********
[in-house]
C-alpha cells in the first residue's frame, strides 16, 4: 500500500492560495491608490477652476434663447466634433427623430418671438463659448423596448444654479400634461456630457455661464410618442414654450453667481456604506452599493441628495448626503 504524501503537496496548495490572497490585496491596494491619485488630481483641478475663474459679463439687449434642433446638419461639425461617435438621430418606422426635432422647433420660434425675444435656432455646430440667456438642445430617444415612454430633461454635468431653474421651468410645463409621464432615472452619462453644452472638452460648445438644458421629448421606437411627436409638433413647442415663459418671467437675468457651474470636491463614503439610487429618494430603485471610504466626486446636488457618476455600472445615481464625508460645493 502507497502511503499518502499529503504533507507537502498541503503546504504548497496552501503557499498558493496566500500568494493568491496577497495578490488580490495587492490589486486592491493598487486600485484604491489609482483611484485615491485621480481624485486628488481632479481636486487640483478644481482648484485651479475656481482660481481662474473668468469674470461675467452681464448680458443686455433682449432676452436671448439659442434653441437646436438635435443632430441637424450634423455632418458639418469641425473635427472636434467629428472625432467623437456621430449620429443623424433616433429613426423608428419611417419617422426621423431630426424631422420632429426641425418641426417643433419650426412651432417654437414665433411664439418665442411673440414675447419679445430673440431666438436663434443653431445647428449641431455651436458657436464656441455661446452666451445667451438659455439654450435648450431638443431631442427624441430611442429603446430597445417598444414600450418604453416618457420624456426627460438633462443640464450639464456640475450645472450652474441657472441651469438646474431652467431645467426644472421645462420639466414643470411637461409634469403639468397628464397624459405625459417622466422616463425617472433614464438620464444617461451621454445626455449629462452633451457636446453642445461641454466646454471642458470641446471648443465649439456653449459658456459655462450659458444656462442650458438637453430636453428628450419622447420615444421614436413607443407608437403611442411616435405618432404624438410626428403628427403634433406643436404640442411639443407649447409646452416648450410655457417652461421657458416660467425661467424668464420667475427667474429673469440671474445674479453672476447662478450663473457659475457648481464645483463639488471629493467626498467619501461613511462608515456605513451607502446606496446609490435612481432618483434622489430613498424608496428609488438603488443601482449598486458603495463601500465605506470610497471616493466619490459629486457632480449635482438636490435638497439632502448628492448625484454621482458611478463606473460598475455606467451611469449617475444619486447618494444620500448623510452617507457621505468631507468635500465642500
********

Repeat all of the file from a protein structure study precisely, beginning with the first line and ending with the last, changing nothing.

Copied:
[in-house]
C-alpha cells in the first residue's frame, strides 16, 4: 500500500492560495491608490477652476434663447466634433427623430418671438463659448423596448444654479400634461456630457455661464410618442414654450453667481456604506452599493441628495448626503 504524501503537496496548495490572497490585496491596494491619485488630481483641478475663474459679463439687449434642433446638419461639425461617435438621430418606422426635432422647433420660434425675444435656432455646430440667456438642445430617444415612454430633461454635468431653474421651468410645463409621464432615472452619462453644452472638452460648445438644458421629448421606437411627436409638433413647442415663459418671467437675468457651474470636491463614503439610487429618494430603485471610504466626486446636488457618476455600472445615481464625508460645493 502507497502511503499518502499529503504533507507537502498541503503546504504548497496552501503557499498558493496566500500568494493568491496577497495578490488580490495587492490589486486592491493598487486600485484604491489609482483611484485615491485621480481624485486628488481632479481636486487640483478644481482648484485651479475656481482660481481662474473668468469674470461675467452681464448680458443686455433682449432676452436671448439659442434653441437646436438635435443632430441637424450634423455632418458639418469641425473635427472636434467629428472625432467623437456621430449620429443623424433616433429613426423608428419611417419617422426621423431630426424631422420632429426641425418641426417643433419650426412651432417654437414665433411664439418665442411673440414675447419679445430673440431666438436663434443653431445647428449641431455651436458657436464656441455661446452666451445667451438659455439654450435648450431638443431631442427624441430611442429603446430597445417598444414600450418604453416618457420624456426627460438633462443640464450639464456640475450645472450652474441657472441651469438646474431652467431645467426644472421645462420639466414643470411637461409634469403639468397628464397624459405625459417622466422616463425617472433614464438620464444617461451621454445626455449629462452633451457636446453642445461641454466646454471642458470641446471648443465649439456653449459658456459655462450659458444656462442650458438637453430636453428628450419622447420615444421614436413607443407608437403611442411616435405618432404624438410626428403628427403634433406643436404640442411639443407649447409646452416648450410655457417652461421657458416660467425661467424668464420667475427667474429673469440671474445674479453672476447662478450663473457659475457648481464645483463639488471629493467626498467619501461613511462608515456605513451607502446606496446609490435612481432618483434622489430613498424608496428609488438603488443601482449598486458603495463601500465605506470610497471616493466619490459629486457632480449635482438636490435638497439632502448628492448625484454621482458611478463606473460598475455606467451611469449617475444619486447618494444620500448623510452617507457621505468631507468635500465642500